Number of miles driven today: 367

Total miles driven on road trip: 3,852

Starbucks or Dunkin' Donuts? Not many sightings, but Starbucks wins again.

Starbucks' record (# of days Starbucks was more common): 17-0

Dunkin' Donuts' record: 0-17

Cheapest gas I saw today: $2.41

Number of states visited overall: 7

Number of red states visited overall (as of 2012 presidential election): 5 (Texas, Arizona, Oklahoma, Arkansas, Tennessee)

Number of blue states visited overall: 2 (California, New Mexico)

Best Jaime Cocanower quote: "I just wish I could have thrown the ball over the plate!"

Number of Confederate flags seen in Arkansas: 1

I may be the only person in the world with this job title: entomologist baseball writer. Not many bug scientists are also obsessed with thirty-year old baseball, at least not the last time I checked at an Entomological Society of America conference.

But being a scientist has its benefits when it comes to writing a book. Hopefully a few more people read Wax Pack then read my first book, a 378-page snoozer on the adaptive radiation of plant bugs in French Polynesia (also known as my dissertation). It was a bit thin on plot.

When I started this journey 17 days ago, I sought to answer two main questions:

1) What is it that enabled these 14 men to make the Major Leagues when so many others, many with more talent, failed?

2) How did these guys handle the transition period back to "normal" life after they retired and had to grow up, no longer able to play a game for a living?

I have approached these as research questions the same way one approaches a scientific investigation: You start with a big question, gather some data to form hypotheses, test and re-test those hypotheses, and then come up with a conclusion, with the caveat that your conclusion may be completely and utterly wrong, as it should always be subject to new (and better) testing.

Almost halfway through the pack, I'm getting a better handle on my hypotheses. 

For the first question, what is emerging is that all of these guys are incredibly tough. Physically tough, yes. Steve Yeager was hit by proverbial freight trains blocking the plate throughout his career and has the crooked body to prove it. Garry Templeton essentially played on one leg for entire seasons, minimizing how badly his knee was actually hurt.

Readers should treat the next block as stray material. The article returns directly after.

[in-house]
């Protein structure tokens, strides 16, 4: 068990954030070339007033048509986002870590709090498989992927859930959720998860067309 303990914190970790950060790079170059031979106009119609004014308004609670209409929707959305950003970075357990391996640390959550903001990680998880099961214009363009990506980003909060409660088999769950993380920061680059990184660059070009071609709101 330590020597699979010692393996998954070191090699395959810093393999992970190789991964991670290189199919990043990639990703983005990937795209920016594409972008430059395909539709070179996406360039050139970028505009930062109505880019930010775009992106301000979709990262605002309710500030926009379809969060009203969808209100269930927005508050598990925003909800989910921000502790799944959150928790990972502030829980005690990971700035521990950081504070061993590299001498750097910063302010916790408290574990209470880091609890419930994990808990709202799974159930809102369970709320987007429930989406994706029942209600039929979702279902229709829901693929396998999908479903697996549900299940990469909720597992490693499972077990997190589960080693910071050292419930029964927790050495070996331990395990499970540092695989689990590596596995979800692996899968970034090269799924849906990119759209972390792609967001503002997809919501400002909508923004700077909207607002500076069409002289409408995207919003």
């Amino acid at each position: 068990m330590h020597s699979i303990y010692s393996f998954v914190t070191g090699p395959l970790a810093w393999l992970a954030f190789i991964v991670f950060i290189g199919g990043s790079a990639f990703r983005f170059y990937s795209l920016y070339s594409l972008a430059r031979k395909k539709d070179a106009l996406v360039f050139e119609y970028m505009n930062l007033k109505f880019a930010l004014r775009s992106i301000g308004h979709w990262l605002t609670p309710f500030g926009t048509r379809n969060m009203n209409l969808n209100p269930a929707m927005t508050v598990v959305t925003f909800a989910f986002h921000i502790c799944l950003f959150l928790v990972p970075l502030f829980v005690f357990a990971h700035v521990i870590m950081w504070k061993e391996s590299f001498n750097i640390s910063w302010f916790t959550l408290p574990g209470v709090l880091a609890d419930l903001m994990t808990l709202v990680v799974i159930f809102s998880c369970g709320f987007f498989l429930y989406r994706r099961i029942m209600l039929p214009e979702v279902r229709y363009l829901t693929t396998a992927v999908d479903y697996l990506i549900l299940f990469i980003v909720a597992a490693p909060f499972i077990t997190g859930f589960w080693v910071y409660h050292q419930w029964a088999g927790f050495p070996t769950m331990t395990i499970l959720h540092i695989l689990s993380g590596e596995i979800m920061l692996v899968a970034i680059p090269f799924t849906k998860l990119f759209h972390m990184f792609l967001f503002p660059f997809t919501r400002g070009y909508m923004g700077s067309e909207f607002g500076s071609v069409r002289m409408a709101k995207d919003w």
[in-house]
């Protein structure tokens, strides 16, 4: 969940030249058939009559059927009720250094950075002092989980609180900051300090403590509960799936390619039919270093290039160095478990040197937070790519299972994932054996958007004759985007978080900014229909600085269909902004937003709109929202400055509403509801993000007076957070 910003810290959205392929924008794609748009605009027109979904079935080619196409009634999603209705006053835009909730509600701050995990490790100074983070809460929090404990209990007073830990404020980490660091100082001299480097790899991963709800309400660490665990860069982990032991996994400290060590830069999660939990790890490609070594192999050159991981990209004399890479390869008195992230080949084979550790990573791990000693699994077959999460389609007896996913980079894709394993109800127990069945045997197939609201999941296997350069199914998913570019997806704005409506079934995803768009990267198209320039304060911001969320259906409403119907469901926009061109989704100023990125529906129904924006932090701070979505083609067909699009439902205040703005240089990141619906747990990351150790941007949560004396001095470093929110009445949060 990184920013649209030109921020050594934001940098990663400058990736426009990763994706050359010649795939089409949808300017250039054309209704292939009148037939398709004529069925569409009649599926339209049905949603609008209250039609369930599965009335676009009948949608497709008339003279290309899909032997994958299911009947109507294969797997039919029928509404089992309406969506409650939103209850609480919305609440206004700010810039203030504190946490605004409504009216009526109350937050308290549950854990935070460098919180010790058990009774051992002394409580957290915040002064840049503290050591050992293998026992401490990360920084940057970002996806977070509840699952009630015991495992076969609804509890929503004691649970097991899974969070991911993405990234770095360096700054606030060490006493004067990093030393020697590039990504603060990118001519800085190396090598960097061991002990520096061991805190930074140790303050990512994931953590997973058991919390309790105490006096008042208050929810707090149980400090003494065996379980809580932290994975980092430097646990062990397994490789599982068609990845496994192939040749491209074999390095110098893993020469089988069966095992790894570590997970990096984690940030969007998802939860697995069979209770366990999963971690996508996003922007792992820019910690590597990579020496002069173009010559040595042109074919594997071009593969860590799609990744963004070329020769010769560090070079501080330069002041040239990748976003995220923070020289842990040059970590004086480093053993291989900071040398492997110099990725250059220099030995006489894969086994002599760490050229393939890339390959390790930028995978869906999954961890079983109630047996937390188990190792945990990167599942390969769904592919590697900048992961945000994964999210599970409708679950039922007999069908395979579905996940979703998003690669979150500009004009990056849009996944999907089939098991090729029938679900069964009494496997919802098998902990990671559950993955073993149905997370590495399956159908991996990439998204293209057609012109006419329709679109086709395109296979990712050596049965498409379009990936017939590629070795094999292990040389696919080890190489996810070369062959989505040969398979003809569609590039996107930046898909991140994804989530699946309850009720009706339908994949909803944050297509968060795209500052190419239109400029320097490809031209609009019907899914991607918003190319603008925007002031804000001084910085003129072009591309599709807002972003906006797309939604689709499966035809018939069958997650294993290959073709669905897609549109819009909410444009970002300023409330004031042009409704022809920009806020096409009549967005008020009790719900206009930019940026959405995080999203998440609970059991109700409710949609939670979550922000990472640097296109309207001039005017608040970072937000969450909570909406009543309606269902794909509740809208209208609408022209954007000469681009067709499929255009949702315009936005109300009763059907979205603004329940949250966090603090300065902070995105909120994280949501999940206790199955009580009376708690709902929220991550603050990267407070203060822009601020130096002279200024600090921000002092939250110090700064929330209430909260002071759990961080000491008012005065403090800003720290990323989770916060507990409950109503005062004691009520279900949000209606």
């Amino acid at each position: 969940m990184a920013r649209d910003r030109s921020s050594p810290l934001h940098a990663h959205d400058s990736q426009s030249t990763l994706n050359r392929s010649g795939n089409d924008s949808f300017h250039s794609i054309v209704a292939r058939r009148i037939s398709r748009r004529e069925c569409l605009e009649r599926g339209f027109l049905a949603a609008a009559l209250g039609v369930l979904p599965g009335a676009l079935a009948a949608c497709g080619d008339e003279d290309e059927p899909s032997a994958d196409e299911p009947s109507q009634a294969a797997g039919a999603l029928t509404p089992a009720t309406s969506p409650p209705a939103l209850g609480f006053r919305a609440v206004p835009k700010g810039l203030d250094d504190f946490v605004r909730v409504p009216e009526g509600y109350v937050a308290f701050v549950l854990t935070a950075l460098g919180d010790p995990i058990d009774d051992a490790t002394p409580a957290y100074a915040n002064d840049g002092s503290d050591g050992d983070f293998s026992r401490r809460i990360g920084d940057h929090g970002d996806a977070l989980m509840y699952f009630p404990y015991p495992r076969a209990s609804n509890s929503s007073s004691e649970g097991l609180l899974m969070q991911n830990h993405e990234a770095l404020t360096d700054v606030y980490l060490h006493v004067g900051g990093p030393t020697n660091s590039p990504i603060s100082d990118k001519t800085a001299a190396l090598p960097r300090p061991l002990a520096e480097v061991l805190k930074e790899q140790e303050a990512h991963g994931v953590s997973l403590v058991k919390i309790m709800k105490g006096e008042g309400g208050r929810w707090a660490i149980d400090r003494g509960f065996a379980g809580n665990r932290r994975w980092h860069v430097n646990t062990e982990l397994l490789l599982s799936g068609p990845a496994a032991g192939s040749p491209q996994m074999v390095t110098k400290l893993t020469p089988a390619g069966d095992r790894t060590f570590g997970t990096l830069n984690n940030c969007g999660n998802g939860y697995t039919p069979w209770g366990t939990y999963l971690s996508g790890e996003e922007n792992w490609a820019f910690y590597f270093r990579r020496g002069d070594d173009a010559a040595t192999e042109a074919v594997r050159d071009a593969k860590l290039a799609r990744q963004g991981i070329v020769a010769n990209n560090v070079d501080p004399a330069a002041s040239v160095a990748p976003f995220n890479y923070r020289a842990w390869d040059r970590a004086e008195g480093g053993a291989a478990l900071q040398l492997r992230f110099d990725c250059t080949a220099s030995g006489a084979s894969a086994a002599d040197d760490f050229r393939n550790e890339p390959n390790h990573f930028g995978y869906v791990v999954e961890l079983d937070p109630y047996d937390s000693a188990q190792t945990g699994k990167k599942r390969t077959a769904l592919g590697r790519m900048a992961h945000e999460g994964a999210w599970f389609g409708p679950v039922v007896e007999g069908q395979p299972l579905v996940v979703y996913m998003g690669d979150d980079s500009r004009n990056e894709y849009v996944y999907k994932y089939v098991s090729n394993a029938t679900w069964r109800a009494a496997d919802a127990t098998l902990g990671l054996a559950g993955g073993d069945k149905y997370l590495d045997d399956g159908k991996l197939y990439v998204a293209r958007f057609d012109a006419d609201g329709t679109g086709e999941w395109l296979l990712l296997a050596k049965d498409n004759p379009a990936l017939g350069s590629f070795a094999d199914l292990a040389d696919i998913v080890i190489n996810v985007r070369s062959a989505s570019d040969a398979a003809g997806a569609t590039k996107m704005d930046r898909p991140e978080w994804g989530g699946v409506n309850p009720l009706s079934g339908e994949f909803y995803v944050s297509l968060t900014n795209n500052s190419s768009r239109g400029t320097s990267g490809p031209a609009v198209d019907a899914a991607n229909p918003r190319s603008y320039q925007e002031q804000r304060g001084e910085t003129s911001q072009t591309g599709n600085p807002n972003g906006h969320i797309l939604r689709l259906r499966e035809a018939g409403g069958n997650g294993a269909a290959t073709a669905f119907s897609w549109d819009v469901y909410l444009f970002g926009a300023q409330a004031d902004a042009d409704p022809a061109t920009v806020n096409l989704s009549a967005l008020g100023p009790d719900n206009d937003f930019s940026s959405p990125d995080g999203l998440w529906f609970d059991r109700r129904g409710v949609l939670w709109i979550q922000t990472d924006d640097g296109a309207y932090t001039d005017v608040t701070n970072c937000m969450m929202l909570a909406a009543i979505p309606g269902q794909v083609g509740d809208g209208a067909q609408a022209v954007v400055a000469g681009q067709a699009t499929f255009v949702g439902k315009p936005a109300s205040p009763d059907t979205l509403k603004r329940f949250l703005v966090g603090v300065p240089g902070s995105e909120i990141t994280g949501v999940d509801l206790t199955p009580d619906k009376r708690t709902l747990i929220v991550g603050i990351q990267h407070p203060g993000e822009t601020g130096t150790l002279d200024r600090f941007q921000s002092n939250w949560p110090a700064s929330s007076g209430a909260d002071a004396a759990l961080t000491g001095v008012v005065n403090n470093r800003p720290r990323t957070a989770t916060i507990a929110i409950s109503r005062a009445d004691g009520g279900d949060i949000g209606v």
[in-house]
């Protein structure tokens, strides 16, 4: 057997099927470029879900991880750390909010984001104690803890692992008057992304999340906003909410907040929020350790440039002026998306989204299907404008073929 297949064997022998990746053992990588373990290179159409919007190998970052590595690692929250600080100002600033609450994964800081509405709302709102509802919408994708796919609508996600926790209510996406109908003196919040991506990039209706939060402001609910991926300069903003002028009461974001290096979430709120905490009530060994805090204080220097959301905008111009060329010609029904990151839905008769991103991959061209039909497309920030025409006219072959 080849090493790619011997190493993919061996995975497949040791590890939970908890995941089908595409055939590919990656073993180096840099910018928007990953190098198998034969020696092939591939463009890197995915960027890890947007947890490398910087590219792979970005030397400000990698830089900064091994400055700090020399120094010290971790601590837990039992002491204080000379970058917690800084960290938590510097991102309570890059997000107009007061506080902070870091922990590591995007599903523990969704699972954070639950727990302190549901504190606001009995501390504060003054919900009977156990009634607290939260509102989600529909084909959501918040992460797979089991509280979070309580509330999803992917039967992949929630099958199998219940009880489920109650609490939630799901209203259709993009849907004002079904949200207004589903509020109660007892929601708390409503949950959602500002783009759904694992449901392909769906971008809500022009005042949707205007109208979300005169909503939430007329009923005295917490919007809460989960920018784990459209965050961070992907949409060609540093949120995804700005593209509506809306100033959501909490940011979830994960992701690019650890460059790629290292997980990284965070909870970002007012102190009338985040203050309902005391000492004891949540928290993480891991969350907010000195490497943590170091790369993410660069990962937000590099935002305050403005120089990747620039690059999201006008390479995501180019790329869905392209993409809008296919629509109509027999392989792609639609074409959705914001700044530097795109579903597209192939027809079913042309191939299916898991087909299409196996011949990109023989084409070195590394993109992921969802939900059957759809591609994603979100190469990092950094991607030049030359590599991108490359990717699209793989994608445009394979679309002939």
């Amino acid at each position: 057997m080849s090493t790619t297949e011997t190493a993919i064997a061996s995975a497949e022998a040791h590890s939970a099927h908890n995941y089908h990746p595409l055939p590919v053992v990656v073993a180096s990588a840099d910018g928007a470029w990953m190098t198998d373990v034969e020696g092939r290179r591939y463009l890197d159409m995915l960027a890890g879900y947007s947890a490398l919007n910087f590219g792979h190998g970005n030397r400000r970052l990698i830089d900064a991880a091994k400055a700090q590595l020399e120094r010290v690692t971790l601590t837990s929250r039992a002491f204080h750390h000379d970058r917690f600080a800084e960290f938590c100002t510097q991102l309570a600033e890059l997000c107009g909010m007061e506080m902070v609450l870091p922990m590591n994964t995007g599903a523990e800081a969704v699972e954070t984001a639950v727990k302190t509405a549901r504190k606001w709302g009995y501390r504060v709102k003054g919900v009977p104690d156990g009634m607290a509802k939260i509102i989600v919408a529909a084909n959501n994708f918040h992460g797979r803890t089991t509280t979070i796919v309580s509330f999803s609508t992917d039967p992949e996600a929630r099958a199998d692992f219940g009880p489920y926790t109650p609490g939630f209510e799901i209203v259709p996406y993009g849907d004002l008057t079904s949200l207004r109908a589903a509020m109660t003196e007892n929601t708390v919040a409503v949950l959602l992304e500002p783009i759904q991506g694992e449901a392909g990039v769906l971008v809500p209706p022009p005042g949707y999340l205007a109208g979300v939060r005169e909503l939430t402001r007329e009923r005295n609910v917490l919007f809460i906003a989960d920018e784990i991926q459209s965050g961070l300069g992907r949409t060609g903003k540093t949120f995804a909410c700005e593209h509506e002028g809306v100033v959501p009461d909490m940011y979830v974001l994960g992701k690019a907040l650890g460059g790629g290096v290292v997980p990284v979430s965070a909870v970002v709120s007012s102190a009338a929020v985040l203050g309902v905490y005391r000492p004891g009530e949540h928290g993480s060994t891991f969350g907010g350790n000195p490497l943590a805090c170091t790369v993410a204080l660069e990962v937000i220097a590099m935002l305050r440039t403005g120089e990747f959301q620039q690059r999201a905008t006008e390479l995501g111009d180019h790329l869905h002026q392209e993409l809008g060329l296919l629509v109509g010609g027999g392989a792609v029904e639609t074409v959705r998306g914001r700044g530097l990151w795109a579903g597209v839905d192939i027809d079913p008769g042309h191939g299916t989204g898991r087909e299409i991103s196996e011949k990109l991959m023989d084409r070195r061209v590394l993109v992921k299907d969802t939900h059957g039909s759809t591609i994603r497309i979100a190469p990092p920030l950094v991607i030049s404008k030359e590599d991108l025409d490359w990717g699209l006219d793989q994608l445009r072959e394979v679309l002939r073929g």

But more importantly, these guys are mentally tough in a way that I can barely comprehend. They had the preternatural ability to forget failure, almost instantly. When I ask them about some devastating loss or setback and how they handled it, they invariably reply: "It was done. Why dwell on it? Can't take it back." Sure it bothered them, but they knew that the only way they would make it in this game, when there's always someone nipping at your heels to take your job, someone who might be bigger and stronger, is to forget what happened yesterday and to do better today. In a way, there are the ultimate Buddhists, living entirely in the present, the here and now.

It was a survival strategy, and it worked. All but one of the 14 players had Major League careers lasting at least 10 seasons. And the one who didn't, the anomaly in many ways, was Jaime Cocanower, who himself told me he didn't think he had the kind of self-confidence you needed to thrive in the Big Leagues.

Of course, this approach works well in baseball, but how does it translate to the rest of your life? Is it healthy to handle real tragedy, the loss of a parent, a divorce, severe illness by burying your head in the sand and forgetting it happened? That's a question I'm exploring with each player. Some seem to have dealt with tragedy and moved past it, so that they are not in denial but just see little need to live in the past, which seems healthy. Others may be hiding a bit from their feelings, a not-uncommon trait in men of their generation. 

​​For older blog entries, click here.

The Science of the Wax Pack

Day 17: Lowell, AR to Memphis, TN, 7.5.15


One Pack. No Turning Back.